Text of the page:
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The Warsaw Voice » Law » April 30, 2010
Advice from Law Firm
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Project: Poland
April 30, 2010   
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The amended Act on public-private partnership and the Act on concessions for construction works open gigantic opportunities to businesses interested in pursuing projects in co-operation with the public sector. Poland is at the start of a boom in this area. Everybody who considered investment in Poland has a unique chance to take a bite from this enormous cake of profits. The key to success is finding someone in Poland who, as a guide, will show the right direction.

Public-Private Partnership is a form of long-term cooperation between private and public sectors in undertakings to pursue public objectives. The point of this cooperation is to achieve mutual benefits both in terms of the social and commercial objectives of the whole undertaking.

Typical features of Public-Private Partnership also include greater social benefits as compared to traditional methods of executing investments, risk sharing by the partners and the possibility of using EU funds. As to sharing the responsibility, the partners assume the risks they can manage best. The most important benefits for the private sector resulting from cooperation with the public sector include a stable and long-term contract, independence of annual budgetary constraints of the public sector, flexibility in deciding on the specification of the final product or service, a chance for commercial use of innovations and for generating additional income from third parties.

The Act allows for various models of public-private partnership. The most important are DB, BOT/DBOT, DBFO and BOO. The DB model (Design-Build) is so-called private outsourcing, where the public sector is the owner of the investment, has decisive powers and bears the financial and economic risks while the private sector takes the investment risk. In the BOT/DBOT model (Design-Build-Operate-Transfer) the private investor is responsible for construction and management of the investment and the public sector is in charge of financial and economic risks. On the other hand, the DBFO model (Design-Build-Finance-Operate) is a standard concession where the public partner is the owner of investment, while in the BOO model (Build-Own-Operate) the ownership of investment is transferred, for example, through the sale of public property or interests into private hands. In this case, the private sector is the owner, investor and manager of the investment.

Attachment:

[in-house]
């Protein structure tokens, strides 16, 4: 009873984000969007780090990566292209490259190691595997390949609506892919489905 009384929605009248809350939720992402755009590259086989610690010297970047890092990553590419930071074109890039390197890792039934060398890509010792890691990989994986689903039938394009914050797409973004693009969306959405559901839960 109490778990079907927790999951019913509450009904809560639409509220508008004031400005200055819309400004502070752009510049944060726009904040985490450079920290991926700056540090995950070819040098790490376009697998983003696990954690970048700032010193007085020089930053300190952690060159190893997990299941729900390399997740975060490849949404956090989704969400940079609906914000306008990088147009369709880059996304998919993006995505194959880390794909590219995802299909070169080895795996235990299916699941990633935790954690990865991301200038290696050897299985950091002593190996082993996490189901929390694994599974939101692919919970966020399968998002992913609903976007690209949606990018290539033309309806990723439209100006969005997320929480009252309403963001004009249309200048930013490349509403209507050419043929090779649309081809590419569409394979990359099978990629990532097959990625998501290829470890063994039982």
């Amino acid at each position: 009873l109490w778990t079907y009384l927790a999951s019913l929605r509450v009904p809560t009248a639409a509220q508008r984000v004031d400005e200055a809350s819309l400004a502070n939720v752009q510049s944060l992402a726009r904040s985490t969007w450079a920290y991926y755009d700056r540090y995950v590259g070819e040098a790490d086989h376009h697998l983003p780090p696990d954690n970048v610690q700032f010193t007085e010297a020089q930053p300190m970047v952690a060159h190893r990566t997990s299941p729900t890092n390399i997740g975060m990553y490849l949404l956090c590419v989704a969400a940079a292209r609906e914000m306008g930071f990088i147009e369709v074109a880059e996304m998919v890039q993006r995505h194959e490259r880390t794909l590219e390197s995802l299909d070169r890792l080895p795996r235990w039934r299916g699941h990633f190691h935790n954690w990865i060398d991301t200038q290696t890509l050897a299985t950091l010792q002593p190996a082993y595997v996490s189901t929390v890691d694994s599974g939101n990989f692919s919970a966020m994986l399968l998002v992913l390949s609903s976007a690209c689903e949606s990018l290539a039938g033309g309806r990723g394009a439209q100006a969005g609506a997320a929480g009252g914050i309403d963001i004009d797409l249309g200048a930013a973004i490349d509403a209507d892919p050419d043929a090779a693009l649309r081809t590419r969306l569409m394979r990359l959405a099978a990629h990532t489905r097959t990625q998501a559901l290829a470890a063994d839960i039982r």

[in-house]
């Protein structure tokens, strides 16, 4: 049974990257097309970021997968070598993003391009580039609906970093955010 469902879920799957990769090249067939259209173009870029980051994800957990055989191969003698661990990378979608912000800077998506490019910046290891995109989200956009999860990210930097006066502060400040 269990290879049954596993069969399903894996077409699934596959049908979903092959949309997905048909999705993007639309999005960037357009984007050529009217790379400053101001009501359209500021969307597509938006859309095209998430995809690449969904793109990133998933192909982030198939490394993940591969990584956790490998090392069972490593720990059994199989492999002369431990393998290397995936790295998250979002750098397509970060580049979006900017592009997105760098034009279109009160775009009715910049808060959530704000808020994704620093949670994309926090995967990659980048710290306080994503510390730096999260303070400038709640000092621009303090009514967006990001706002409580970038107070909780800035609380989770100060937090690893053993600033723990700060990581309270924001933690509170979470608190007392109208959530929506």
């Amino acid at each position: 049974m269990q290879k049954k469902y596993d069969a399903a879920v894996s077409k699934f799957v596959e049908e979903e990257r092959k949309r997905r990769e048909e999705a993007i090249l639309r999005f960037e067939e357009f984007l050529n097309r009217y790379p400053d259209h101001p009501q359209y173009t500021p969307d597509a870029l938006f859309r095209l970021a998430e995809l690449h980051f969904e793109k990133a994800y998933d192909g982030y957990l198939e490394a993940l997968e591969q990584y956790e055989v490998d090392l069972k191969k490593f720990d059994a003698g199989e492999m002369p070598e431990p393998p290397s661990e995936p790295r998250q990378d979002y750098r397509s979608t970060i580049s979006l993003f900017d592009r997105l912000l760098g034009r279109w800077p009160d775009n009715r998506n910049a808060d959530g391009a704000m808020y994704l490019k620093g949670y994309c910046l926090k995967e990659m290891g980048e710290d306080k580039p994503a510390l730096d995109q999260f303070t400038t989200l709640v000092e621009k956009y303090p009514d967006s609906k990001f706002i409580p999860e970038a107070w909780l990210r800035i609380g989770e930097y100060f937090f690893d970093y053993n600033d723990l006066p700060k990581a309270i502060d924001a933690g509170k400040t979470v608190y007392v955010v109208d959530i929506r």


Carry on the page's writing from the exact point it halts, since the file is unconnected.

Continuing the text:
The new legislation motivates local governments to search for agreement with private business on a far greater scale than before. With the statutory basis in place, local governments will build schools, hospitals, airports, motorways and city circulars, modernize railway stations and provide services along with private partners—as far as possible investments are concerned, the sky is the limit.

Warsaw City Hall has recently announced a list of projects prepared and recommended for implementation under PPP which include, for example, the construction of a tramway line worth more than 100m euros. The City of Wrocław has planned the construction of a circular/ a bridge east of the City to be executed under PPP, with an estimated value of some 150m euros. The state railway company Polskie Koleje Państwowe (PKP) along with the City of Sopot are looking for a private partner for a commercial development of the area around the PKP railway station in Sopot, which is worth around 150m euros. These are only a few examples; there will be many more such projects in the weeks to come.

Foreign businesses which want to compete successfully with firms already present in Poland, have to get to know and accept the rules of the market play applicable in Poland and, first and foremost, strictly adhere to regulatory and legal requirements. As a law firm with a vast experience in cooperation between private and public companies, we can observe an increase in interest in PPP procurement. This does not always go hand-in-hand with proper preparation of the documentation and sometimes very interesting projects are turned down for formal reasons. This is particularly visible in the course of bidding for infrastructure projects.

We recommend that businesses entering the Polish market should also collaborate with local sub-contractors who can provide invaluable advice and instructions at this stage of the procedure.

The law office of Trusiewicz Siwko is a leading legal adviser operating in all fields of law including real estate and PPP.
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